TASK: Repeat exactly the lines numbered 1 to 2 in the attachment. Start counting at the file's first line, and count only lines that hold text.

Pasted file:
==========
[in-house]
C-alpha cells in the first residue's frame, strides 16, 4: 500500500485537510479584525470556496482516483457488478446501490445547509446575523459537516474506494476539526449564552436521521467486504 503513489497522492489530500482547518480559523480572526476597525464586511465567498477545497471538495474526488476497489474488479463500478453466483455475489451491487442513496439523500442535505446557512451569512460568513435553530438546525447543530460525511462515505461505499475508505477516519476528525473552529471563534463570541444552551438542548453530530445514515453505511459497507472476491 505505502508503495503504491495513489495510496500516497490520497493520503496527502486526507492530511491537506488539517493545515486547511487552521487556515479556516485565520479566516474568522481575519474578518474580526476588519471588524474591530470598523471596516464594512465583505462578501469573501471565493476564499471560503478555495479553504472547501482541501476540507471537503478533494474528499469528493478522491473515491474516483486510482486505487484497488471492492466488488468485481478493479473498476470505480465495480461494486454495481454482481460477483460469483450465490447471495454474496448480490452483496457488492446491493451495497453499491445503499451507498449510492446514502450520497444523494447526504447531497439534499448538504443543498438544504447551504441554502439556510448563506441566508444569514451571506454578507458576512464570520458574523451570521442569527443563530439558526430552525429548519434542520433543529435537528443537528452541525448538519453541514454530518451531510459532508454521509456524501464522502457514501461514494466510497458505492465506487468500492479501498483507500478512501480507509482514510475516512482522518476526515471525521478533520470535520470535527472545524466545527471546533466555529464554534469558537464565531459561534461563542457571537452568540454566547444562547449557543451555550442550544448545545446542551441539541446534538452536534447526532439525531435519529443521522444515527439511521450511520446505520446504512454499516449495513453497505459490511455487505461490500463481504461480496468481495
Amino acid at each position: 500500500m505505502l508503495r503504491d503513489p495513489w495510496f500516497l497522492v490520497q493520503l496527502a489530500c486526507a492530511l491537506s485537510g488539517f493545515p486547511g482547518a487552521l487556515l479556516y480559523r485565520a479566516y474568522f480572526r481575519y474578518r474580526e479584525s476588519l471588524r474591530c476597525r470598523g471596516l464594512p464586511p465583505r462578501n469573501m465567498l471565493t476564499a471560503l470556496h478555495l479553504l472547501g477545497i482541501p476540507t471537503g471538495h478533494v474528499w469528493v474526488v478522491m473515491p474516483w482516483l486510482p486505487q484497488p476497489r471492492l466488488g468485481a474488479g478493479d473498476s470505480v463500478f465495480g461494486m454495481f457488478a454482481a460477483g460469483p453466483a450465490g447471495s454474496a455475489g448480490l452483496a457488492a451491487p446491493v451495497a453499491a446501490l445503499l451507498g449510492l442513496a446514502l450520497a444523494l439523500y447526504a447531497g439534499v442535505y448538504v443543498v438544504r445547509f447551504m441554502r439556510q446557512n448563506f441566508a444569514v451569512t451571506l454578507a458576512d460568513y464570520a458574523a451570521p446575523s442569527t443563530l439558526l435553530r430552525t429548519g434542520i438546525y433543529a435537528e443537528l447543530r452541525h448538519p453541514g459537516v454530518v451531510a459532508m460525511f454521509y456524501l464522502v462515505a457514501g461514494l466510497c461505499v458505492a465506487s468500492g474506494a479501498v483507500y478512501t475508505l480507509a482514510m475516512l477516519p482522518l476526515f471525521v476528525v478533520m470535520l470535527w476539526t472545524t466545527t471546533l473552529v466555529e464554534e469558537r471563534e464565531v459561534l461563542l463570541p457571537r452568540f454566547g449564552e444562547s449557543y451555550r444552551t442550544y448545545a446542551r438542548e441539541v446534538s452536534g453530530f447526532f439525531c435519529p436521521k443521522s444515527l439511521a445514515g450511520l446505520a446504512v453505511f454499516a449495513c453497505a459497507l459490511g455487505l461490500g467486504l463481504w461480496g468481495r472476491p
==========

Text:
[in-house]
C-alpha cells in the first residue's frame, strides 16, 4: 500500500485537510479584525470556496482516483457488478446501490445547509446575523459537516474506494476539526449564552436521521467486504 503513489497522492489530500482547518480559523480572526476597525464586511465567498477545497471538495474526488476497489474488479463500478453466483455475489451491487442513496439523500442535505446557512451569512460568513435553530438546525447543530460525511462515505461505499475508505477516519476528525473552529471563534463570541444552551438542548453530530445514515453505511459497507472476491 505505502508503495503504491495513489495510496500516497490520497493520503496527502486526507492530511491537506488539517493545515486547511487552521487556515479556516485565520479566516474568522481575519474578518474580526476588519471588524474591530470598523471596516464594512465583505462578501469573501471565493476564499471560503478555495479553504472547501482541501476540507471537503478533494474528499469528493478522491473515491474516483486510482486505487484497488471492492466488488468485481478493479473498476470505480465495480461494486454495481454482481460477483460469483450465490447471495454474496448480490452483496457488492446491493451495497453499491445503499451507498449510492446514502450520497444523494447526504447531497439534499448538504443543498438544504447551504441554502439556510448563506441566508444569514451571506454578507458576512464570520458574523451570521442569527443563530439558526430552525429548519434542520433543529435537528443537528452541525448538519453541514454530518451531510459532508454521509456524501464522502457514501461514494466510497458505492465506487468500492479501498483507500478512501480507509482514510475516512482522518476526515471525521478533520470535520470535527472545524466545527471546533466555529464554534469558537464565531459561534461563542457571537452568540454566547444562547449557543451555550442550544448545545446542551441539541446534538452536534447526532439525531435519529443521522444515527439511521450511520446505520446504512454499516449495513453497505459490511455487505461490500463481504461480496468481495